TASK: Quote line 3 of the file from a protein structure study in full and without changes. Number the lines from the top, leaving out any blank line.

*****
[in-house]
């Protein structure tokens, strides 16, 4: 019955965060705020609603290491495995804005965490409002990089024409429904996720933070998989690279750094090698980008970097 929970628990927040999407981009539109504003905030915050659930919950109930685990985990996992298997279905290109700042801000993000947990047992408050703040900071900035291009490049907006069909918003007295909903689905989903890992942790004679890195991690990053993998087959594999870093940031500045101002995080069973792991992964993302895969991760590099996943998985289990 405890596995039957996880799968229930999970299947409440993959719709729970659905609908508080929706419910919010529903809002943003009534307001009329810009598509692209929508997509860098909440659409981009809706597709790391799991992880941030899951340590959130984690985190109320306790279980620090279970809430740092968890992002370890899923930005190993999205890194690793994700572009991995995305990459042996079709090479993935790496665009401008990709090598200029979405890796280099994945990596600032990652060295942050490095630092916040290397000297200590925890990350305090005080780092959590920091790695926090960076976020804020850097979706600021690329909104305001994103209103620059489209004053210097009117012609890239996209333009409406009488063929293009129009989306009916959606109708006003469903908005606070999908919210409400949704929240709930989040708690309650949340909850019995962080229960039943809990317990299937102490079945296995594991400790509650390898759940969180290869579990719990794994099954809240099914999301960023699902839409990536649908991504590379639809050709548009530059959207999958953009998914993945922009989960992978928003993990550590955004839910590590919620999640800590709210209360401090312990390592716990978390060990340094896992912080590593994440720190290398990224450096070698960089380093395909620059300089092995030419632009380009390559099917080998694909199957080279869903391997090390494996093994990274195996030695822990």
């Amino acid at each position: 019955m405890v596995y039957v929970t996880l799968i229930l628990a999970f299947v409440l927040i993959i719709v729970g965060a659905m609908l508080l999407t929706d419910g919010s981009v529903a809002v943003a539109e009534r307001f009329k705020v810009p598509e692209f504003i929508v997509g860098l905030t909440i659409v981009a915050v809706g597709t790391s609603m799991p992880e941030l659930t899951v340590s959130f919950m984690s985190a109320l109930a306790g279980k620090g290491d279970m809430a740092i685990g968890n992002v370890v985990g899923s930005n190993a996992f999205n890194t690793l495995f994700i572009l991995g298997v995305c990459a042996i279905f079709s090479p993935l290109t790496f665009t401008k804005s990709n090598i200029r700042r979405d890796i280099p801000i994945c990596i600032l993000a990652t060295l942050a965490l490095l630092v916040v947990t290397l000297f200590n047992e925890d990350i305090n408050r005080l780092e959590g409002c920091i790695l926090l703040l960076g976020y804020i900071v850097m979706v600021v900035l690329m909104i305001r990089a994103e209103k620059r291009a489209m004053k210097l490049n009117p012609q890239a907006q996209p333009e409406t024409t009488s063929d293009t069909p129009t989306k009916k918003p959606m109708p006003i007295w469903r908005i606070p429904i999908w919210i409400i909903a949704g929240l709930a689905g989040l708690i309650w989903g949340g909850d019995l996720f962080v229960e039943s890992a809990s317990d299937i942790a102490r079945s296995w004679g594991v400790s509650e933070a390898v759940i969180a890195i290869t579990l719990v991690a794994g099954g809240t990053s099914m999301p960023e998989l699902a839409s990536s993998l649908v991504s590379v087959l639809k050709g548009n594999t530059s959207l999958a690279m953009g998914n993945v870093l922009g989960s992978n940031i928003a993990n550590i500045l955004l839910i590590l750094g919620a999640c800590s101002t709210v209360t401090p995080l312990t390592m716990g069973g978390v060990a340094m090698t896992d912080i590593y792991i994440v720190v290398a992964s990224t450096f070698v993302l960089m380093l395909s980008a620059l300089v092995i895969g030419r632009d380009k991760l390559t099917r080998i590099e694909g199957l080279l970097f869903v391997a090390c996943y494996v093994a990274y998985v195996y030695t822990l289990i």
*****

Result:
């Amino acid at each position: 019955m405890v596995y039957v929970t996880l799968i229930l628990a999970f299947v409440l927040i993959i719709v729970g965060a659905m609908l508080l999407t929706d419910g919010s981009v529903a809002v943003a539109e009534r307001f009329k705020v810009p598509e692209f504003i929508v997509g860098l905030t909440i659409v981009a915050v809706g597709t790391s609603m799991p992880e941030l659930t899951v340590s959130f919950m984690s985190a109320l109930a306790g279980k620090g290491d279970m809430a740092i685990g968890n992002v370890v985990g899923s930005n190993a996992f999205n890194t690793l495995f994700i572009l991995g298997v995305c990459a042996i279905f079709s090479p993935l290109t790496f665009t401008k804005s990709n090598i200029r700042r979405d890796i280099p801000i994945c990596i600032l993000a990652t060295l942050a965490l490095l630092v916040v947990t290397l000297f200590n047992e925890d990350i305090n408050r005080l780092e959590g409002c920091i790695l926090l703040l960076g976020y804020i900071v850097m979706v600021v900035l690329m909104i305001r990089a994103e209103k620059r291009a489209m004053k210097l490049n009117p012609q890239a907006q996209p333009e409406t024409t009488s063929d293009t069909p129009t989306k009916k918003p959606m109708p006003i007295w469903r908005i606070p429904i999908w919210i409400i909903a949704g929240l709930a689905g989040l708690i309650w989903g949340g909850d019995l996720f962080v229960e039943s890992a809990s317990d299937i942790a102490r079945s296995w004679g594991v400790s509650e933070a390898v759940i969180a890195i290869t579990l719990v991690a794994g099954g809240t990053s099914m999301p960023e998989l699902a839409s990536s993998l649908v991504s590379v087959l639809k050709g548009n594999t530059s959207l999958a690279m953009g998914n993945v870093l922009g989960s992978n940031i928003a993990n550590i500045l955004l839910i590590l750094g919620a999640c800590s101002t709210v209360t401090p995080l312990t390592m716990g069973g978390v060990a340094m090698t896992d912080i590593y792991i994440v720190v290398a992964s990224t450096f070698v993302l960089m380093l395909s980008a620059l300089v092995i895969g030419r632009d380009k991760l390559t099917r080998i590099e694909g199957l080279l970097f869903v391997a090390c996943y494996v093994a990274y998985v195996y030695t822990l289990i």